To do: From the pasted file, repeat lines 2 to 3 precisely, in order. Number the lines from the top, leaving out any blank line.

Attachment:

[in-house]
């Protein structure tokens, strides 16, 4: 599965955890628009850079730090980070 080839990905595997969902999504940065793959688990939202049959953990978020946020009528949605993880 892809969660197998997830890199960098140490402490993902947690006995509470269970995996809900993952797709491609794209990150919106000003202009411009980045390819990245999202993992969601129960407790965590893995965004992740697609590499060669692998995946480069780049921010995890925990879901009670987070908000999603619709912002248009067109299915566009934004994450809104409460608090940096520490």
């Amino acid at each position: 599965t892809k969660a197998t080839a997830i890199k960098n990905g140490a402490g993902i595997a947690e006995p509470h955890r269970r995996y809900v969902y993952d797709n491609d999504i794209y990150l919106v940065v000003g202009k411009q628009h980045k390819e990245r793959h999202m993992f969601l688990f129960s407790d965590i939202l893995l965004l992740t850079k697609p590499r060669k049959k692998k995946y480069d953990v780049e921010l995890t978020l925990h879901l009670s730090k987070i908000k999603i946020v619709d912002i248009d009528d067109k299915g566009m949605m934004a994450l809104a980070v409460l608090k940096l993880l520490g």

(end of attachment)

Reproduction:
């Protein structure tokens, strides 16, 4: 599965955890628009850079730090980070 080839990905595997969902999504940065793959688990939202049959953990978020946020009528949605993880 892809969660197998997830890199960098140490402490993902947690006995509470269970995996809900993952797709491609794209990150919106000003202009411009980045390819990245999202993992969601129960407790965590893995965004992740697609590499060669692998995946480069780049921010995890925990879901009670987070908000999603619709912002248009067109299915566009934004994450809104409460608090940096520490």
């Amino acid at each position: 599965t892809k969660a197998t080839a997830i890199k960098n990905g140490a402490g993902i595997a947690e006995p509470h955890r269970r995996y809900v969902y993952d797709n491609d999504i794209y990150l919106v940065v000003g202009k411009q628009h980045k390819e990245r793959h999202m993992f969601l688990f129960s407790d965590i939202l893995l965004l992740t850079k697609p590499r060669k049959k692998k995946y480069d953990v780049e921010l995890t978020l925990h879901l009670s730090k987070i908000k999603i946020v619709d912002i248009d009528d067109k299915g566009m949605m934004a994450l809104a980070v409460l608090k940096l993880l520490g």